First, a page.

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3: Independent Animation Approaches and Inspiration In Process Inspiration

David Lynch

Six Figures Getting Sick (Six Times)[edit]

Main article: Six Men Getting Sick (Six Times)

Six Men Getting Sick (Six Times) (1966). Originally untitled, “Six Men Getting Sick” is a one-minute color animated film that consists of six loops shown on a sculptured screen of three human-shaped figures (based on casts of Lynch’s own head as done by Jack Fisk) that intentionally distorted the film[1]. Lynch’s animation depicted six people getting sick: their stomachs grew and their heads would catch fire.

Lynch made this film during his second year at the Pennsylvania Academy of Fine Art. The school held an experimental painting and sculpture exhibit every year and Lynch entered his work in the Spring of 1966. The animated film was shown on “an Erector-set rig on top of the projector so that it would take the finished film through the projector, way up to the ceiling and then back down, so the film would keep going continuously in a loop. And then I hung the sculptured screen and moved the projector back till just what I wanted was on the screen and the rest fell back far enough to disappear” (Chris Rodley, editor of Lynch on Lynch). Lynch showed the whole thing with the sound of a siren as accompaniment. The film cost $200 and was not intended to have any successors. It was merely an experiment on Lynch’s part because he wanted to see his paintings move.

The Alphabet

The Alphabet (1968) combines animation and live action and goes for four minutes. It has a simple narrative structure relating a symbolically rendered expression of a fear of learning. The idea for The Alphabet came from Lynch’s wife, Peggy Lentz, a painter whose niece, according to Lynch in Chris Rodley’s Lynch on Lynch book, “was having a bad dream one night and was saying the alphabet in her sleep in a tormented way. So that’s sort of what started The Alphabet going.” Based on the merits of this short film, Lynch was awarded an American Film Institute production grant and became a minor celebrity.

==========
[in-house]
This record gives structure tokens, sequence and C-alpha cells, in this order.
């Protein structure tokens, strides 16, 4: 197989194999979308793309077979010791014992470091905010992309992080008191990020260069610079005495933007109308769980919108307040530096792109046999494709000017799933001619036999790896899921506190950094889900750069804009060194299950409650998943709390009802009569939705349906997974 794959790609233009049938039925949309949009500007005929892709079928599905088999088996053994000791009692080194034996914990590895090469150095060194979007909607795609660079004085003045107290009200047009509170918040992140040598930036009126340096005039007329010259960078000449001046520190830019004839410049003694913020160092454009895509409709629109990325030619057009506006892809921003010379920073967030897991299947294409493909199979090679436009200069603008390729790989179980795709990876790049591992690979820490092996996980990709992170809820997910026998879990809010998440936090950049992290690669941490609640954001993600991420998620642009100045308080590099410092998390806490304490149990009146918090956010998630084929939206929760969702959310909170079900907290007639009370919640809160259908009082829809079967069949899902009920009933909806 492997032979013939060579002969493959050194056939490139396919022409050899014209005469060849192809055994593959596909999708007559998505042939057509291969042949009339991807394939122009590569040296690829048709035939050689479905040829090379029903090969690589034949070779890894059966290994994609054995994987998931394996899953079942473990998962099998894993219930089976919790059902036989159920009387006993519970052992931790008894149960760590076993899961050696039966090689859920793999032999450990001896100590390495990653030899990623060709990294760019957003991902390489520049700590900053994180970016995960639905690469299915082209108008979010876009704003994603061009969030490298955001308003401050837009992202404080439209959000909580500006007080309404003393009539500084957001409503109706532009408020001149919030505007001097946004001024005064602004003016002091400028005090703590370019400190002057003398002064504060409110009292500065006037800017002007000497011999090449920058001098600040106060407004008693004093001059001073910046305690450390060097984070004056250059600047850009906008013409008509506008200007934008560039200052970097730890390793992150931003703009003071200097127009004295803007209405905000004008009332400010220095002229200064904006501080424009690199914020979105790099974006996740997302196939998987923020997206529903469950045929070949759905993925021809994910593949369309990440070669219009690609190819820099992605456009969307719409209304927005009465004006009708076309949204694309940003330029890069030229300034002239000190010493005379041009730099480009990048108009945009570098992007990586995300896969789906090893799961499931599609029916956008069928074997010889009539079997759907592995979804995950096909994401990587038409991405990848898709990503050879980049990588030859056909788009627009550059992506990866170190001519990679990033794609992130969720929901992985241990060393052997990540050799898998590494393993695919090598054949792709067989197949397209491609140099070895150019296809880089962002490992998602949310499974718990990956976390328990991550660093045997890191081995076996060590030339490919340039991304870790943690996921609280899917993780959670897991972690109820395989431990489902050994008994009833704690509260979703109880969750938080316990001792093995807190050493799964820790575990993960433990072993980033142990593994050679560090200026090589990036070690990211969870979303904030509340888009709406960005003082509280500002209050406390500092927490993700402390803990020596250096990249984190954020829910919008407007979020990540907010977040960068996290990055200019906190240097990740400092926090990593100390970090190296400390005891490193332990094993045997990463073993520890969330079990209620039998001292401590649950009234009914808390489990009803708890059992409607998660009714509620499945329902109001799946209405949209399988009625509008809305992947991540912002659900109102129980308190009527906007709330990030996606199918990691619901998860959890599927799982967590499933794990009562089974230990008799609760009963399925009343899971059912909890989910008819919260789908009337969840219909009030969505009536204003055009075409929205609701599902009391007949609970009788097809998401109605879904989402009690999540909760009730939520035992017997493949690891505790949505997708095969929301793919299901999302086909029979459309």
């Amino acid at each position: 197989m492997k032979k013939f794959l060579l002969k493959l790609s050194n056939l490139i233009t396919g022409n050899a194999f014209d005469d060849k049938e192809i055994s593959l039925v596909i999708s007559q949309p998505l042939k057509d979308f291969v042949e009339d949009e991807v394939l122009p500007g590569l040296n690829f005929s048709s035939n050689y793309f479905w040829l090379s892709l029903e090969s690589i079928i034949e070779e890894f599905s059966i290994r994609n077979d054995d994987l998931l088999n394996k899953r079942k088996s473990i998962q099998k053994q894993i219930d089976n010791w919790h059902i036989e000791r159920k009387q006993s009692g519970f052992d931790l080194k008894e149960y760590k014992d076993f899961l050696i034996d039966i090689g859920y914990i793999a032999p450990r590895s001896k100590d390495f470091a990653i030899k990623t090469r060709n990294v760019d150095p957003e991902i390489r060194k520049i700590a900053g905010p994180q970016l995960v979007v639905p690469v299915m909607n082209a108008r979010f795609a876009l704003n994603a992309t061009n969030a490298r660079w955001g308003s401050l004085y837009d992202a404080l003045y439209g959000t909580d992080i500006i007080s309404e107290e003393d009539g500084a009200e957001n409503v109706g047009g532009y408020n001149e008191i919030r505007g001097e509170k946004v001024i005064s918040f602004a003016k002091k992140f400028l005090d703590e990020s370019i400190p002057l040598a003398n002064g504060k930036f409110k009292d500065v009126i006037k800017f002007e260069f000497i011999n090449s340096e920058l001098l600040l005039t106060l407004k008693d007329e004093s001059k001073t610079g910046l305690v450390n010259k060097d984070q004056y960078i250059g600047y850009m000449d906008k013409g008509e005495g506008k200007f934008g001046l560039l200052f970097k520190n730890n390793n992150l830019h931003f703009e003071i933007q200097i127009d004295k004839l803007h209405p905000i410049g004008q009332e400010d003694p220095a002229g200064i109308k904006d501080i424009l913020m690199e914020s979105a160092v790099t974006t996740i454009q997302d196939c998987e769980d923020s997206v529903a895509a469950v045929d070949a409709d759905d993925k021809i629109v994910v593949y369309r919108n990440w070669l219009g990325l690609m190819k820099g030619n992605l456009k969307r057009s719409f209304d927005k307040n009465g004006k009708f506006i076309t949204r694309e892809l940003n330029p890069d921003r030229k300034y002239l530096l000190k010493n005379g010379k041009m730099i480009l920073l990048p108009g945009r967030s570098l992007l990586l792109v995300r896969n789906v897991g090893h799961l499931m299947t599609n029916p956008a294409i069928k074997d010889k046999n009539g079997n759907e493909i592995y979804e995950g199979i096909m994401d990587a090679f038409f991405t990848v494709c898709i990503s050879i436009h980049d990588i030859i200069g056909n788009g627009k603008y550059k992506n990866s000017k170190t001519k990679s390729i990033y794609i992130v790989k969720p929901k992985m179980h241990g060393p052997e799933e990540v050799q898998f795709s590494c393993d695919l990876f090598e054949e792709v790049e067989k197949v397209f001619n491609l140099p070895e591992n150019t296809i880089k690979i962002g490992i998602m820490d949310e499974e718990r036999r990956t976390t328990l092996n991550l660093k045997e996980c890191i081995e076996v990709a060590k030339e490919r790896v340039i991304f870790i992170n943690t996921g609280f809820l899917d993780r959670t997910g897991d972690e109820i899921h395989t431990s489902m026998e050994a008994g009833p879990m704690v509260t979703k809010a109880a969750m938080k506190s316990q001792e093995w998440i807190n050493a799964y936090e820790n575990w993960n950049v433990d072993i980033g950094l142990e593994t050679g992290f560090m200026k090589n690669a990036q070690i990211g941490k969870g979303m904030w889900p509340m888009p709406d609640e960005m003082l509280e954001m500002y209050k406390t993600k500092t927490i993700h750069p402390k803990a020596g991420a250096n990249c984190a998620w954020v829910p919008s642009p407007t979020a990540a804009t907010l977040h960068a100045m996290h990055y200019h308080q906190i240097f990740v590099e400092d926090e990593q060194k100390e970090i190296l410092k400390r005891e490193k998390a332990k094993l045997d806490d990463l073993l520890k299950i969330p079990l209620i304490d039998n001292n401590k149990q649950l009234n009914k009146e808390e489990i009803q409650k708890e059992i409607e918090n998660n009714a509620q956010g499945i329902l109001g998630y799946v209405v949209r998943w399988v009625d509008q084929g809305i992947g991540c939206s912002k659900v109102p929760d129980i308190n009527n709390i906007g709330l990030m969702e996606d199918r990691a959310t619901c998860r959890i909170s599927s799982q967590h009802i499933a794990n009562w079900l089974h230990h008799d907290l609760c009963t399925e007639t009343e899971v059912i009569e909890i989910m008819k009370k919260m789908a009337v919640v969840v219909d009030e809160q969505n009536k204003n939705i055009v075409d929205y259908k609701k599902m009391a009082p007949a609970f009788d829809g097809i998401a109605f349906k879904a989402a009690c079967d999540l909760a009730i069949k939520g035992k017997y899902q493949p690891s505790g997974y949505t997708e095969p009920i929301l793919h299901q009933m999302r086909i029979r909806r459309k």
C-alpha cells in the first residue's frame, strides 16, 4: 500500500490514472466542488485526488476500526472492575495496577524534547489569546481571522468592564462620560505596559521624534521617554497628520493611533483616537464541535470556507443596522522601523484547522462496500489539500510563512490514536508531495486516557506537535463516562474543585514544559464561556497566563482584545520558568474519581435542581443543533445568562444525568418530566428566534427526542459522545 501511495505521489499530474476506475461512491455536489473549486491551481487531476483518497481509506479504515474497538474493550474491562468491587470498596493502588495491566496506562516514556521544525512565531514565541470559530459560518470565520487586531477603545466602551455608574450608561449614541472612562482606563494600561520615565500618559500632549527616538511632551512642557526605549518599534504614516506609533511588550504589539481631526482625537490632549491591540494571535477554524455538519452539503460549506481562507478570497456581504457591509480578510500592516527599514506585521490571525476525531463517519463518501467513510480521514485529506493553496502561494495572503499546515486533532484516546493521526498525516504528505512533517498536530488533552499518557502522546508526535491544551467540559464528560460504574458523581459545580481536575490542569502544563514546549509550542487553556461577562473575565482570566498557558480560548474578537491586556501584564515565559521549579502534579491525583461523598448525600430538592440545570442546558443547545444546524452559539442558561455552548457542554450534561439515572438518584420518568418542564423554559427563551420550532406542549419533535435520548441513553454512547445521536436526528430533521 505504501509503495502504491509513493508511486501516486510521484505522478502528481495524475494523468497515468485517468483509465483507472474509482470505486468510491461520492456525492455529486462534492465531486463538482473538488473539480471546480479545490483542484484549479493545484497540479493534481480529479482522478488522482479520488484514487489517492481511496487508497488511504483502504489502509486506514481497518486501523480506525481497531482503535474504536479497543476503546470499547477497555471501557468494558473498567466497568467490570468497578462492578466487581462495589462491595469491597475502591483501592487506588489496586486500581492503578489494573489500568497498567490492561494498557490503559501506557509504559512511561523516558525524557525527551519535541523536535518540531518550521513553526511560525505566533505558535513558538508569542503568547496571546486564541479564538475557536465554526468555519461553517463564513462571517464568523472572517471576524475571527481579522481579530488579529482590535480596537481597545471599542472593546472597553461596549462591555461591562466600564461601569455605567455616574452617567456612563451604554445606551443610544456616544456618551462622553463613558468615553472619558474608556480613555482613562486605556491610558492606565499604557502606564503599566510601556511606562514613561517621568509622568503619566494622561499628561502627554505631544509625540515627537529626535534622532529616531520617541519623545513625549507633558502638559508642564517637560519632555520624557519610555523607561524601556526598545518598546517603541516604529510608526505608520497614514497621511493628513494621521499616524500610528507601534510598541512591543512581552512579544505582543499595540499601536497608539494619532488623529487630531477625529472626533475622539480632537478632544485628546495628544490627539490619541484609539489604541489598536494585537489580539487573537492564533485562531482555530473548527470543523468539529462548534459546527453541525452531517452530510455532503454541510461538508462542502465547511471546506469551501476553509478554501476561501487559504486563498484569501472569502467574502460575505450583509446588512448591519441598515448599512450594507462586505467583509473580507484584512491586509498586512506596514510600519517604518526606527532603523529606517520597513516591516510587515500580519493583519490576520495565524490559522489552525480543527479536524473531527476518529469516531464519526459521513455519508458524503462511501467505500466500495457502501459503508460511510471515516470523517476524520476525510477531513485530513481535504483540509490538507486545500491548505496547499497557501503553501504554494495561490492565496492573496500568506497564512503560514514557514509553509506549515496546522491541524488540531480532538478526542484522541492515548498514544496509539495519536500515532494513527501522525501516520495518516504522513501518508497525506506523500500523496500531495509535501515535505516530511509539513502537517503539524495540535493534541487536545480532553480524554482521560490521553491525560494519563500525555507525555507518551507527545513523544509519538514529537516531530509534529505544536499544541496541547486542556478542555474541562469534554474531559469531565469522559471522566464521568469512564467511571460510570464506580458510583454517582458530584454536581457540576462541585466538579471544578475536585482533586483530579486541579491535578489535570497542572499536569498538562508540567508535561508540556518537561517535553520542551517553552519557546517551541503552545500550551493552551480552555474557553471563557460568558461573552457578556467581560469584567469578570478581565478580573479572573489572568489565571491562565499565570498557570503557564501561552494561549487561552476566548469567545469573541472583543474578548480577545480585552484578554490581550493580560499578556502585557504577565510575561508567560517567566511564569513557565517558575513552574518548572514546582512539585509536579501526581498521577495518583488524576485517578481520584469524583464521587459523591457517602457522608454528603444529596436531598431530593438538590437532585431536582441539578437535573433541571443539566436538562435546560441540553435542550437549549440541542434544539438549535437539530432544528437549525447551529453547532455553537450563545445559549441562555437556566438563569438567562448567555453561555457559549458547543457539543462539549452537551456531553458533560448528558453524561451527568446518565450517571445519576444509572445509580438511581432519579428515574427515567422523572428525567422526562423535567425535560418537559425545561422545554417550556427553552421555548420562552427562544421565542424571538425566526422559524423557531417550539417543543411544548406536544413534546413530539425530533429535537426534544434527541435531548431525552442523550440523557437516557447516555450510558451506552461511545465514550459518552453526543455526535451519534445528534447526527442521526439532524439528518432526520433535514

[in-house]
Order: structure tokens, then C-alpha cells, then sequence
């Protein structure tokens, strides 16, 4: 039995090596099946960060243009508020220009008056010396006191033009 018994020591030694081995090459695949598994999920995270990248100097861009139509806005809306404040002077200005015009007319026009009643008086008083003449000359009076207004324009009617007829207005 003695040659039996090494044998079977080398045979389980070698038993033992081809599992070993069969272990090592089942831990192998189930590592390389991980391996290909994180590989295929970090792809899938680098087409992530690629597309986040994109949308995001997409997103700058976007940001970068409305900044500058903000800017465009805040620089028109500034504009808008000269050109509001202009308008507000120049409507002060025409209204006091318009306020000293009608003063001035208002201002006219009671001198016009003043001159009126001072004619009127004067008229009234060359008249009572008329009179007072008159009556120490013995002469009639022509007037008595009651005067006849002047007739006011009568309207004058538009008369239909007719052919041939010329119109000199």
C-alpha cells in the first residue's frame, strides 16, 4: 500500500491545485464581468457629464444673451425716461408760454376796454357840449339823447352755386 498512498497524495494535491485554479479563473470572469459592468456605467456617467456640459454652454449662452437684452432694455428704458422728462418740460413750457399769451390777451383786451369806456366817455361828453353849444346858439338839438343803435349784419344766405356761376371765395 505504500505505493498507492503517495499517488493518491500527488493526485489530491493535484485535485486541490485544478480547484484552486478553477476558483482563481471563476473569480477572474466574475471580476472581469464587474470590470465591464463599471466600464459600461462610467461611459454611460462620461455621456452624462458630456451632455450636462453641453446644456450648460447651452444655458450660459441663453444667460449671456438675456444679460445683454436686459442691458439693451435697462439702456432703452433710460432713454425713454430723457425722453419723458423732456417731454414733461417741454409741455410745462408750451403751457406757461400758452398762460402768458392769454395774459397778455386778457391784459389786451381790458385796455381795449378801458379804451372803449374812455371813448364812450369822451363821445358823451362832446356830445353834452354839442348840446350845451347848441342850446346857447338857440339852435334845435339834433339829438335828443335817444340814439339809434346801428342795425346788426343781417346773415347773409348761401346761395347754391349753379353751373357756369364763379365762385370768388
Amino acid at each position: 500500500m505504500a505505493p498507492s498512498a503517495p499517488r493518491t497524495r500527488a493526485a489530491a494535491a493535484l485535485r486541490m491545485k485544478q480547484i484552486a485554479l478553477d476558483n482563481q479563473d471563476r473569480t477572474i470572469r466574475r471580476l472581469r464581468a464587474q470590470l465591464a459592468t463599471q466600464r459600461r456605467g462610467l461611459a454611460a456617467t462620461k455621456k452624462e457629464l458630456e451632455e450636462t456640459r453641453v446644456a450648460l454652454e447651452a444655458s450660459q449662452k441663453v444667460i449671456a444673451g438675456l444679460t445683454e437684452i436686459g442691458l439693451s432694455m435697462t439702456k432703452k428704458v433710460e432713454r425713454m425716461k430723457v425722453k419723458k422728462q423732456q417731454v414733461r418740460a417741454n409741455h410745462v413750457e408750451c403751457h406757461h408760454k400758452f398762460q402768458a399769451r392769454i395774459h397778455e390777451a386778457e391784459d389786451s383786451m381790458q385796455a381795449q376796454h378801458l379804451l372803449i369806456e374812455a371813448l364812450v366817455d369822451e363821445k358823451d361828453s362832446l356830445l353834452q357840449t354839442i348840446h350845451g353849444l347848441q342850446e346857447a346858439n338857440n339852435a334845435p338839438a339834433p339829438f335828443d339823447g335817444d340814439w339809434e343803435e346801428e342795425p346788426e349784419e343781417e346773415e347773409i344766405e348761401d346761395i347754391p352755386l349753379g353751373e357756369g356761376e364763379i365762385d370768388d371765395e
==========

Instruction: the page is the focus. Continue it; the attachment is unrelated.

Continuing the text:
Ghost of Love
Moby ‘Shot in the Back of the Head’
I touch a Red Button Man
Six Figures Getting Sick 1966
The Grandmother (1970, 33 minutes).

The short film combines live action and animation. The story revolves around a boy who grows a grandmother to escape neglect and abuse from his parents. It is mostly silent with only occasional vocal outbursts of gibberish and soundtrack cues used to convey story.

The music in the film was provided by a local group known as Tractor, and marked the first time Lynch would work with Alan Splet, who was recommended to the filmmaker by the soundman of The Alphabet. Initially, Lynch and Splet intended to use a collection of sound effects records for the film, but after going through them all they found that none of them were useful. So, Lynch and Splet took sixty-three days to make and record their own sound effects.

The Cowboy and the Frenchman (1988, 26 minutes)

Slapstick, made for French television as part of the series The French as Seen by… by French magazine Figaro. It stars Harry Dean Stanton, Frederic Golchan and Jack Nance.

Lumière: Premonitions Following an Evil Deed (1996, 52 seconds)

Originally included as a segment in the 1995 film Lumière et compagnie. Forty acclaimed directors created works using the original Cinematographe invented by the Lumière brothers.